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NFL looked past St. Louis Rams' stadium plan

By Howard Balzer, The Sports Xchange   |   Jan. 13, 2016 at 1:05 AM
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HOUSTON -- At the end of the day, in a year in which the National Football League will celebrate the golden anniversary of its championship game, the Super Bowl, league owners voted to support the man with the most gold, Rams owner Stan Kroenke, approving the relocation of the team from St. Louis to a Los Angeles-area stadium in Inglewood.

It was Kroenke who first helped the Rams move to St. Louis from Anaheim, Calif., in 1995 when he joined then-owner Georgia Frontiere as a 40 percent partner. Now, 21 years later, he and the owners allowed the relocation despite a St. Louis stadium plan that included $400 million of public money and cost local authorities $16 million in outlays.

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Tuesday began with the belief that the Carson, Calif., plan, which included the San Diego Chargers and Oakland Raiders, would win the day when the NFL's Los Angeles Opportunities Committee recommended it. However, new-money owners led by Jerry Jones of the Dallas Cowboys were trying to broker a plan that would place the Chargers with the Rams in Inglewood.

The Raiders were not viewed as being the team most of the owners wanted to bring the NFL back to Los Angeles.

All along, Chargers owner Dean Spanos said he had no interest in partnering with Kroenke or with the Inglewood project. However, when it became apparent early in the day that there weren't enough votes to get the Carson deal approved, everything shifted quickly.

The eventual deal was certainly one no one could have anticipated. The Chargers have an option that expires on Jan. 16, 2017, to be the second team in Inglewood, unless a referendum to approve public financing for a new stadium in San Diego is approved prior to Nov. 15, 2016. If that happens, the option could be extended until Jan. 15, 2018.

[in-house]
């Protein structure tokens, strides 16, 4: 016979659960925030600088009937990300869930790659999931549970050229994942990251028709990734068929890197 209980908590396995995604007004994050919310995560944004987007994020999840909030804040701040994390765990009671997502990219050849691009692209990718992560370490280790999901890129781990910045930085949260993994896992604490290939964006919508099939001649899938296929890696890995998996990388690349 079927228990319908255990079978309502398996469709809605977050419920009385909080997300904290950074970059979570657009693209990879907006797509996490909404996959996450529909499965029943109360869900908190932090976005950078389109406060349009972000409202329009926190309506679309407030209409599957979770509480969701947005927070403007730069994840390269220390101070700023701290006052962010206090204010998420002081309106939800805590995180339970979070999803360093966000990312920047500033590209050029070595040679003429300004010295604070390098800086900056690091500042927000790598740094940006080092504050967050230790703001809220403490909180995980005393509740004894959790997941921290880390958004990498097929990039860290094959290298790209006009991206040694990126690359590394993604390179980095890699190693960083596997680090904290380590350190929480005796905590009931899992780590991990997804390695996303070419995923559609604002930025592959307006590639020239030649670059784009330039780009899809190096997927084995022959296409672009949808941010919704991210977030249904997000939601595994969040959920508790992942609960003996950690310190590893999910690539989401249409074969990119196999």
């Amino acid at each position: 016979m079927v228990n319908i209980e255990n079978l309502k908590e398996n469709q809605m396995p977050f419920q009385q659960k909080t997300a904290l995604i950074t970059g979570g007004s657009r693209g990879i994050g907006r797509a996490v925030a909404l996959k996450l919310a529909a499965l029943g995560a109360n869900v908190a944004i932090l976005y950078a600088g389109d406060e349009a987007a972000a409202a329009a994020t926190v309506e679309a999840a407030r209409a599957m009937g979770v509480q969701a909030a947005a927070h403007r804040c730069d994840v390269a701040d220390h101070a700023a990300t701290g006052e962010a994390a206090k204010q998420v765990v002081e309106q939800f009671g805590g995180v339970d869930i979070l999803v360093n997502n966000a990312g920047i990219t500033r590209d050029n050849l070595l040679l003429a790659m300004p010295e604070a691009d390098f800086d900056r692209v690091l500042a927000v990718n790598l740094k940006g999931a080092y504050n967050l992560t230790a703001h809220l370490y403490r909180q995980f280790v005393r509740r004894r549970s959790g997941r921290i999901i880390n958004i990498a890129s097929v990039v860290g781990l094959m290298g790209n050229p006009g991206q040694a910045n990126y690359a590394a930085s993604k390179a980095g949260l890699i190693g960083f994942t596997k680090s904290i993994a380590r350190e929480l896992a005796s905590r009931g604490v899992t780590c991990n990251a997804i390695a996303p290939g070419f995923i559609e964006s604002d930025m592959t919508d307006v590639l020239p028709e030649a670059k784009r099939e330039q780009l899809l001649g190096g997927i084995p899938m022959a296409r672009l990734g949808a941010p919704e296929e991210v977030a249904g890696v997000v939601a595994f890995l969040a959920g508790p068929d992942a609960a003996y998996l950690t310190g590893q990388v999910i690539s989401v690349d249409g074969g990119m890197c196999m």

The Raiders have a conditional option to be the second team in Inglewood, and that period would begin on the day that the Chargers' option expires.

Said Raiders owner Mark Davis, "This is not a win for the Raiders. We have to work hard to find a home."

In the meantime, both the Chargers and Raiders were granted an extra $100 million from the league in an attempt to continue to pursue a new stadium.

That result raised eyebrows in St. Louis, where an extra $100 million placed in the city's stadium plan at the suggestion of Houston Texans owner Bob McNair was cited as one reason by Goodell that the plan fell short of being acceptable.

Goodell said Tuesday, "We have not been successful in getting stadiums done in the home markets."

Kroenke claimed he looked for an alternative in St. Louis, but that "it didn't succeed."

However, Kroenke began his plans for Inglewood in August 2013, a few months after local authorities opted not to pay $700 million in renovations for the Edward Jones Dome that would have gotten them only another 10 years on their lease.

The Rams were able to go year-to-year on the lease after the 2014 season, and when the local task force put in motion plans for a new stadium in January 2015, Kroenke never engaged in discussions to make the venue work or fix "the holes" he claimed were in the plan. He was fully committed to Los Angeles.

Yet, the owners provided San Diego and Oakland with another chance to get a stadium done, while St. Louis was left without an NFL team for the second time since 1988, when the Cardinals moved to Arizona without a plan for a new stadium in that market.

Jones claimed after Tuesday's vote, "This was not a vote against St. Louis, which is a great city. There can be opportunity there."

When asked what that might be, Jones said, "It can happen."

That remains to be seen.

Meanwhile, Missouri Gov. Jay Nixon, who appointed the task force for the new St. Louis stadium, said in a statement, "Tonight's decision is disappointing, and a clear deviation from the NFL's guidelines. It is troubling that the league would allow for the relocation of a team when a home market has worked in good faith and presented a strong and viable proposal. This sets a terrible precedent not only for St. Louis, but for all communities that have loyally supported their NFL franchises.

"Regardless of tonight's action, the fact remains that St. Louis is a world-class city deserving of a world-class NFL team. We will review the NFL's decision thoroughly before determining what next steps to take. In particular, we are interested in their justification for departing so significantly from the NFL's guidelines after St. Louis had -- in record time -- presented a proposal for a first-class stadium."

Sounds as if St. Louis still will be heard from. The question is whether the NFL will listen.

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